Articles by Douglas K. Reilly in JoVE
Using an Adapted Microfluidic Olfactory Chip for the Imaging of Neuronal Activity in Response to Pheromones in Male C. Elegans Head Neurons Douglas K. Reilly1, Daniel E. Lawler2, Dirk R. Albrecht1,2, Jagan Srinivasan1 1Department of Biology and Biotechnology, Worcester Polytechnic Institute, 2Department of Biomedical Engineering, Worcester Polytechnic Institute The use of an adapted "olfactory chip" for the efficient calcium imaging of C. elegans males is described here. Studies of male exposure to glycerol and a pheromone are also shown.
Other articles by Douglas K. Reilly on PubMed
Reproductive Evolution: Pulling the Plug on Selection Current Biology : CB. Oct, 2015 | Pubmed ID: 26485371 Hermaphroditism leads to reduced sexual selection and can result in the retention of deleterious mutations. A new study characterizes one such mutation that results in male-male copulation in nematodes, while also implicating a previously undescribed source of chemical signaling.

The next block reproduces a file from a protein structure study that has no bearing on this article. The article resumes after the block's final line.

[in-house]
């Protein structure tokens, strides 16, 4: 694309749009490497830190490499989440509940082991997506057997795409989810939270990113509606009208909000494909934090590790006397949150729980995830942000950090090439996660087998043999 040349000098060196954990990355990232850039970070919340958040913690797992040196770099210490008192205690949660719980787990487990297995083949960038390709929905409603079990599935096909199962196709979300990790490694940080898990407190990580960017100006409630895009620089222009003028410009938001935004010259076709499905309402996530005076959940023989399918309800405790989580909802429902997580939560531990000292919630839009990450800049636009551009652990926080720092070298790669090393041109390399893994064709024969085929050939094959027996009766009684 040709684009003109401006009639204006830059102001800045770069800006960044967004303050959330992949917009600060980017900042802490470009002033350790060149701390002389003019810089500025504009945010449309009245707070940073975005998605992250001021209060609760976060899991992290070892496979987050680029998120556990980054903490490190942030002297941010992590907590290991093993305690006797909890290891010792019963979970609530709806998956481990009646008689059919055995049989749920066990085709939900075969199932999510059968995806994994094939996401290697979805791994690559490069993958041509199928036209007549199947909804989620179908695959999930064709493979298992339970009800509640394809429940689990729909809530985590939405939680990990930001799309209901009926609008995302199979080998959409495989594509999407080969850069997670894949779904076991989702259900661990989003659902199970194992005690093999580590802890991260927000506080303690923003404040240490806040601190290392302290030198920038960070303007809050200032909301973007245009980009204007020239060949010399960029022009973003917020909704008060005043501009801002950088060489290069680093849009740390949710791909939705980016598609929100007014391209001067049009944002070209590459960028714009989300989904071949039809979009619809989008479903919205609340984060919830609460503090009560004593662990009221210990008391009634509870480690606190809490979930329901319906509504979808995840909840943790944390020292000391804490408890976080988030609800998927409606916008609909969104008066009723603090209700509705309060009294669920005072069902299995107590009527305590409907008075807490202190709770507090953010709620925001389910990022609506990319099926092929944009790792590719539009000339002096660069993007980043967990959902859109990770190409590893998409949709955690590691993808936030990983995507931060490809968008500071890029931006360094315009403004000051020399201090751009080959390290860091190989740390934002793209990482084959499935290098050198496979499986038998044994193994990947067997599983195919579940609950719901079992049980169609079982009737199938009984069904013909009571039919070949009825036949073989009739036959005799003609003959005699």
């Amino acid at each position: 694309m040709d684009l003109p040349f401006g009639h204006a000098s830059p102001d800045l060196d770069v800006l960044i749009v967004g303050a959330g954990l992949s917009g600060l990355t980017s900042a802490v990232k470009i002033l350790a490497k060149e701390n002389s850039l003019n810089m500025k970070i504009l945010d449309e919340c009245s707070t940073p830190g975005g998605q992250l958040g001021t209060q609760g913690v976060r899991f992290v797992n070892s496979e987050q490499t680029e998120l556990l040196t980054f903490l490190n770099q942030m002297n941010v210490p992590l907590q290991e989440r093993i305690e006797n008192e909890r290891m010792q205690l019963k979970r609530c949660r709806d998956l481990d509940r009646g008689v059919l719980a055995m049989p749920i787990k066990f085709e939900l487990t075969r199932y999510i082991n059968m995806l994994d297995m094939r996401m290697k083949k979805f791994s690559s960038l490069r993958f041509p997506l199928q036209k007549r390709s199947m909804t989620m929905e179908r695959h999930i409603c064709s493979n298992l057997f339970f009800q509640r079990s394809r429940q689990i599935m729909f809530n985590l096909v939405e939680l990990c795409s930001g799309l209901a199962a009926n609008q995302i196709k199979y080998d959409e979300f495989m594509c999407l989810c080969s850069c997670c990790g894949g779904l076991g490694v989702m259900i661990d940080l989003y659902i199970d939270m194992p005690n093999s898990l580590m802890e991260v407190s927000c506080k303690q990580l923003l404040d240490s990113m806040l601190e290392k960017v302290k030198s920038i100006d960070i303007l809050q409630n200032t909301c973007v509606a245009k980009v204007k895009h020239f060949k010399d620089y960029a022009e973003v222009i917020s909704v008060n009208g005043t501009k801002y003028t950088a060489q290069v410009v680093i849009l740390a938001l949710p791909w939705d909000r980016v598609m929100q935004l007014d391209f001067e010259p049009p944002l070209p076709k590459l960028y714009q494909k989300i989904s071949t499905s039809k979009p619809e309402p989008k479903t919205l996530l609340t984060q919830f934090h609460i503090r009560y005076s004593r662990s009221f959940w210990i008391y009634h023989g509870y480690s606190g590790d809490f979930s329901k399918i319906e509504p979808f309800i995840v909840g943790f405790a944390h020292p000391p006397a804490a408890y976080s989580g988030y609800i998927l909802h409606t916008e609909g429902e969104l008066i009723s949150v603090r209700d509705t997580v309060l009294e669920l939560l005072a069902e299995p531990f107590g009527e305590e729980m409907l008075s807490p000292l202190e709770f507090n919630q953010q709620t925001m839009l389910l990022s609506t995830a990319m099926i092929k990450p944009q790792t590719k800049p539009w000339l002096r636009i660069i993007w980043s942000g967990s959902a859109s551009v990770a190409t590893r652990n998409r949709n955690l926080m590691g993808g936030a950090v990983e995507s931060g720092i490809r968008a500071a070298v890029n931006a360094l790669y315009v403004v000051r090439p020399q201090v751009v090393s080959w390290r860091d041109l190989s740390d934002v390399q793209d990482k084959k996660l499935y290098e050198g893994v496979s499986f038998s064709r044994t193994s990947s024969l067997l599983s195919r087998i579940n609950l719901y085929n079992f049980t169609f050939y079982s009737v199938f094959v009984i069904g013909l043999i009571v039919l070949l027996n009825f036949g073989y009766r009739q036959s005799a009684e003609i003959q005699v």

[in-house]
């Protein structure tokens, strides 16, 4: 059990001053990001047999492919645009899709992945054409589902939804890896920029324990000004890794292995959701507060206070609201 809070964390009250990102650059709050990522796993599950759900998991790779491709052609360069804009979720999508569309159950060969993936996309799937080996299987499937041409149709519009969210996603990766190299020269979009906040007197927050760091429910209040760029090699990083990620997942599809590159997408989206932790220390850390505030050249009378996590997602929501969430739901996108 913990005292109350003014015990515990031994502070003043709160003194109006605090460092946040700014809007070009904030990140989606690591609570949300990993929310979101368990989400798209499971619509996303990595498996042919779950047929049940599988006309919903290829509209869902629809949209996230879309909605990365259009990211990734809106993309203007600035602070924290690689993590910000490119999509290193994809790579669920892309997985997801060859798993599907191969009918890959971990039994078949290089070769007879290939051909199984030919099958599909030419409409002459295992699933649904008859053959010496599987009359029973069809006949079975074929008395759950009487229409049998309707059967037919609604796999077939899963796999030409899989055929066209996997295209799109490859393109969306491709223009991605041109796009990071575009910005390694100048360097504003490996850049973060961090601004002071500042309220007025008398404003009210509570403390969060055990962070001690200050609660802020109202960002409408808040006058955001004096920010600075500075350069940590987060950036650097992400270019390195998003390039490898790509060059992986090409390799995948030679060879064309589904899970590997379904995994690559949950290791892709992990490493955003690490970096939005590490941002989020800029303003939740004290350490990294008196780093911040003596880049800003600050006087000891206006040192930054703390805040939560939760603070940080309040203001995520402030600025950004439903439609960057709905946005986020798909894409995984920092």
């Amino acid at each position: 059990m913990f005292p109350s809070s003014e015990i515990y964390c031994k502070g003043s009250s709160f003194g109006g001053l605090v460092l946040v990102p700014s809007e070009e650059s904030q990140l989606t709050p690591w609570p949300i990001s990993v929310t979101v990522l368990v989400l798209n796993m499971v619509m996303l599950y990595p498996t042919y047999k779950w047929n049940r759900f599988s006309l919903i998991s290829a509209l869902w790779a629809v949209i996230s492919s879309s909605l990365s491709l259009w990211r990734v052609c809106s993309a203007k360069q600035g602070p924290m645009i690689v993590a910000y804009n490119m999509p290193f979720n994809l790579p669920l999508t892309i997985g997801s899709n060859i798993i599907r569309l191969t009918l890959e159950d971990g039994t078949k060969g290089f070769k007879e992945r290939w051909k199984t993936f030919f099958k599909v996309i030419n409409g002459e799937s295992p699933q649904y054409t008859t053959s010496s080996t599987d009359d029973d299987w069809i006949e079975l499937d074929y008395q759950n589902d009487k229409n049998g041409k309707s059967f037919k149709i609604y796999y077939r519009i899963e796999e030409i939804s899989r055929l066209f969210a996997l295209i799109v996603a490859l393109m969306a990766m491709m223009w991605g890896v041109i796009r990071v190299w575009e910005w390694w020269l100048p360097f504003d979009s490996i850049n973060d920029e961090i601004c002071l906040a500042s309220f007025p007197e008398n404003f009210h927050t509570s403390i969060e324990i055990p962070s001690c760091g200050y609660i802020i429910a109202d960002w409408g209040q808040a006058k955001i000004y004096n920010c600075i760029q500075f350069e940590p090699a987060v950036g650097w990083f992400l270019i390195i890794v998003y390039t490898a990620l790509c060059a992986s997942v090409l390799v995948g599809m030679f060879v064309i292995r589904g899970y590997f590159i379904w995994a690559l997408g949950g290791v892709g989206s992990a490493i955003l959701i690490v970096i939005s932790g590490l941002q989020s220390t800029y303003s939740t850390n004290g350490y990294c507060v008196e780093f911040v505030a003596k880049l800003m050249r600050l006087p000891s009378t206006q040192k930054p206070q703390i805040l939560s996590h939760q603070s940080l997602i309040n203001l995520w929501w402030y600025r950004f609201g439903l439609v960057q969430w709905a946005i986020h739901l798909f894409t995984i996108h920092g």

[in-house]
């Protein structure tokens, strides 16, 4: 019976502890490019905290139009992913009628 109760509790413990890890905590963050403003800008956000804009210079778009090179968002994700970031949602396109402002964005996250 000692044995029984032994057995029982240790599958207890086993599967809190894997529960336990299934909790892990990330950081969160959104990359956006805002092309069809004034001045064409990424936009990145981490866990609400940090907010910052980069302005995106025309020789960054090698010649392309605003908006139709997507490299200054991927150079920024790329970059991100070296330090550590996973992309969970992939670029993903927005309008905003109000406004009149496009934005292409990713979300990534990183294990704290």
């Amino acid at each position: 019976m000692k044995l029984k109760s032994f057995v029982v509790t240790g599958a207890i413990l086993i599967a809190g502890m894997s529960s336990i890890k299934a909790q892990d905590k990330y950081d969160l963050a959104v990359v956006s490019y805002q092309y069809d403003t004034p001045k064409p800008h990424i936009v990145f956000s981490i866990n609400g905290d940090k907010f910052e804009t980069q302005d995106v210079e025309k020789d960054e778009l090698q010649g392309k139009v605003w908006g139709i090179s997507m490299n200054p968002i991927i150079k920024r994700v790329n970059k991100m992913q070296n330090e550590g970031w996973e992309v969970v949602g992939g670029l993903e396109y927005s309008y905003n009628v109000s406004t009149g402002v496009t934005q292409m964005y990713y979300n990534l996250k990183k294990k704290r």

Contrasting Responses Within a Single Neuron Class Enable Sex-specific Attraction in Caenorhabditis Elegans Proceedings of the National Academy of Sciences of the United States of America. Mar, 2016 | Pubmed ID: 26903633 Animals find mates and food, and avoid predators, by navigating to regions within a favorable range of available sensory cues. How are these ranges set and recognized? Here we show that male Caenorhabditis elegans exhibit strong concentration preferences for sex-specific small molecule cues secreted by hermaphrodites, and that these preferences emerge from the collective dynamics of a single male-specific class of neurons, the cephalic sensory neurons (CEMs). Within a single worm, CEM responses are dissimilar, not determined by anatomical classification and can be excitatory or inhibitory. Response kinetics vary by concentration, suggesting a mechanism for establishing preferences. CEM responses are enhanced in the absence of synaptic transmission, and worms with only one intact CEM show nonpreferential attraction to all concentrations of ascaroside for which CEM is the primary sensor, suggesting that synaptic modulation of CEM responses is necessary for establishing preferences. A heterogeneous concentration-dependent sensory representation thus appears to allow a single neural class to set behavioral preferences and recognize ranges of sensory cues.